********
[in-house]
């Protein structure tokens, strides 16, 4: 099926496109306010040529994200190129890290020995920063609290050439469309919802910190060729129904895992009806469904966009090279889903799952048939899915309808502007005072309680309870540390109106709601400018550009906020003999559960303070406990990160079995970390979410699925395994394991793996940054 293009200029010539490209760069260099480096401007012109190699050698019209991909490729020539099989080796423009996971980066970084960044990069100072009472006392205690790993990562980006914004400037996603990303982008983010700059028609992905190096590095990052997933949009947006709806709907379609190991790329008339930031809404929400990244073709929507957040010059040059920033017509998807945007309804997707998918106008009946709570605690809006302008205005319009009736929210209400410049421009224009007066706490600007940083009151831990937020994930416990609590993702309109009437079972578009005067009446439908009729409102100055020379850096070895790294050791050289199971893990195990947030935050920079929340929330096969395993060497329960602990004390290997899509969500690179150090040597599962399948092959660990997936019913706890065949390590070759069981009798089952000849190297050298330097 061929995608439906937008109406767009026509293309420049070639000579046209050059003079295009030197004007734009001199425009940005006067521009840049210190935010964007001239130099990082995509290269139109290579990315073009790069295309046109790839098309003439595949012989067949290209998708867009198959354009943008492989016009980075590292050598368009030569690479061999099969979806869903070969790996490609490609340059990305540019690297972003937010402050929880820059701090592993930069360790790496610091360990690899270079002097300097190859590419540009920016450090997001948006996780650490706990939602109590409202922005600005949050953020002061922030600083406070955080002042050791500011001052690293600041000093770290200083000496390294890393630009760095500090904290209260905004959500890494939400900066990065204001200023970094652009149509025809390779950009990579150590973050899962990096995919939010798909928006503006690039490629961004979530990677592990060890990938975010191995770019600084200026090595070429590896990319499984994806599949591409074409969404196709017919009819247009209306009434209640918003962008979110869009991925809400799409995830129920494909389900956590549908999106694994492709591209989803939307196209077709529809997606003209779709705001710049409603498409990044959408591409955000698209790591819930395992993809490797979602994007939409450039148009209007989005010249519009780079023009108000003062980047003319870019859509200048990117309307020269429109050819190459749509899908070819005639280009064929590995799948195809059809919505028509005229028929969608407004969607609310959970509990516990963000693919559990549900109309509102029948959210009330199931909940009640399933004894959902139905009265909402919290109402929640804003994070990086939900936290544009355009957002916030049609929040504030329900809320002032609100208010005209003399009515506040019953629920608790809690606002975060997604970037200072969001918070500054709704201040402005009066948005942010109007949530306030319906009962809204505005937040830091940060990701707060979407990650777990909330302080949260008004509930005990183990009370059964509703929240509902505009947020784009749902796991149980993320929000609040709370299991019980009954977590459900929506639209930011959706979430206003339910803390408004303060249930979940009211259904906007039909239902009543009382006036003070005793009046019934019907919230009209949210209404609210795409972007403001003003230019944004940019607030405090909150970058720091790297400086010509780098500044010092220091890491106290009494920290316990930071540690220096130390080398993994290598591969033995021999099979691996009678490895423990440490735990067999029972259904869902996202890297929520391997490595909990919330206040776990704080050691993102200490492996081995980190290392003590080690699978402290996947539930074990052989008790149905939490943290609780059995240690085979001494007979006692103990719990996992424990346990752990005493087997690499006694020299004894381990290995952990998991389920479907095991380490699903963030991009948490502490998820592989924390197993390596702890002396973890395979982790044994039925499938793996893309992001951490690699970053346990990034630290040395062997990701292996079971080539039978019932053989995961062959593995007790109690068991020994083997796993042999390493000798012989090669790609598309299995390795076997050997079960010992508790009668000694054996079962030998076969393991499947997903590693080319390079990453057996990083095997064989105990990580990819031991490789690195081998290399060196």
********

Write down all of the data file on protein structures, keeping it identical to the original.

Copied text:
[in-house]
């Protein structure tokens, strides 16, 4: 099926496109306010040529994200190129890290020995920063609290050439469309919802910190060729129904895992009806469904966009090279889903799952048939899915309808502007005072309680309870540390109106709601400018550009906020003999559960303070406990990160079995970390979410699925395994394991793996940054 293009200029010539490209760069260099480096401007012109190699050698019209991909490729020539099989080796423009996971980066970084960044990069100072009472006392205690790993990562980006914004400037996603990303982008983010700059028609992905190096590095990052997933949009947006709806709907379609190991790329008339930031809404929400990244073709929507957040010059040059920033017509998807945007309804997707998918106008009946709570605690809006302008205005319009009736929210209400410049421009224009007066706490600007940083009151831990937020994930416990609590993702309109009437079972578009005067009446439908009729409102100055020379850096070895790294050791050289199971893990195990947030935050920079929340929330096969395993060497329960602990004390290997899509969500690179150090040597599962399948092959660990997936019913706890065949390590070759069981009798089952000849190297050298330097 061929995608439906937008109406767009026509293309420049070639000579046209050059003079295009030197004007734009001199425009940005006067521009840049210190935010964007001239130099990082995509290269139109290579990315073009790069295309046109790839098309003439595949012989067949290209998708867009198959354009943008492989016009980075590292050598368009030569690479061999099969979806869903070969790996490609490609340059990305540019690297972003937010402050929880820059701090592993930069360790790496610091360990690899270079002097300097190859590419540009920016450090997001948006996780650490706990939602109590409202922005600005949050953020002061922030600083406070955080002042050791500011001052690293600041000093770290200083000496390294890393630009760095500090904290209260905004959500890494939400900066990065204001200023970094652009149509025809390779950009990579150590973050899962990096995919939010798909928006503006690039490629961004979530990677592990060890990938975010191995770019600084200026090595070429590896990319499984994806599949591409074409969404196709017919009819247009209306009434209640918003962008979110869009991925809400799409995830129920494909389900956590549908999106694994492709591209989803939307196209077709529809997606003209779709705001710049409603498409990044959408591409955000698209790591819930395992993809490797979602994007939409450039148009209007989005010249519009780079023009108000003062980047003319870019859509200048990117309307020269429109050819190459749509899908070819005639280009064929590995799948195809059809919505028509005229028929969608407004969607609310959970509990516990963000693919559990549900109309509102029948959210009330199931909940009640399933004894959902139905009265909402919290109402929640804003994070990086939900936290544009355009957002916030049609929040504030329900809320002032609100208010005209003399009515506040019953629920608790809690606002975060997604970037200072969001918070500054709704201040402005009066948005942010109007949530306030319906009962809204505005937040830091940060990701707060979407990650777990909330302080949260008004509930005990183990009370059964509703929240509902505009947020784009749902796991149980993320929000609040709370299991019980009954977590459900929506639209930011959706979430206003339910803390408004303060249930979940009211259904906007039909239902009543009382006036003070005793009046019934019907919230009209949210209404609210795409972007403001003003230019944004940019607030405090909150970058720091790297400086010509780098500044010092220091890491106290009494920290316990930071540690220096130390080398993994290598591969033995021999099979691996009678490895423990440490735990067999029972259904869902996202890297929520391997490595909990919330206040776990704080050691993102200490492996081995980190290392003590080690699978402290996947539930074990052989008790149905939490943290609780059995240690085979001494007979006692103990719990996992424990346990752990005493087997690499006694020299004894381990290995952990998991389920479907095991380490699903963030991009948490502490998820592989924390197993390596702890002396973890395979982790044994039925499938793996893309992001951490690699970053346990990034630290040395062997990701292996079971080539039978019932053989995961062959593995007790109690068991020994083997796993042999390493000798012989090669790609598309299995390795076997050997079960010992508790009668000694054996079962030998076969393991499947997903590693080319390079990453057996990083095997064989105990990580990819031991490789690195081998290399060196």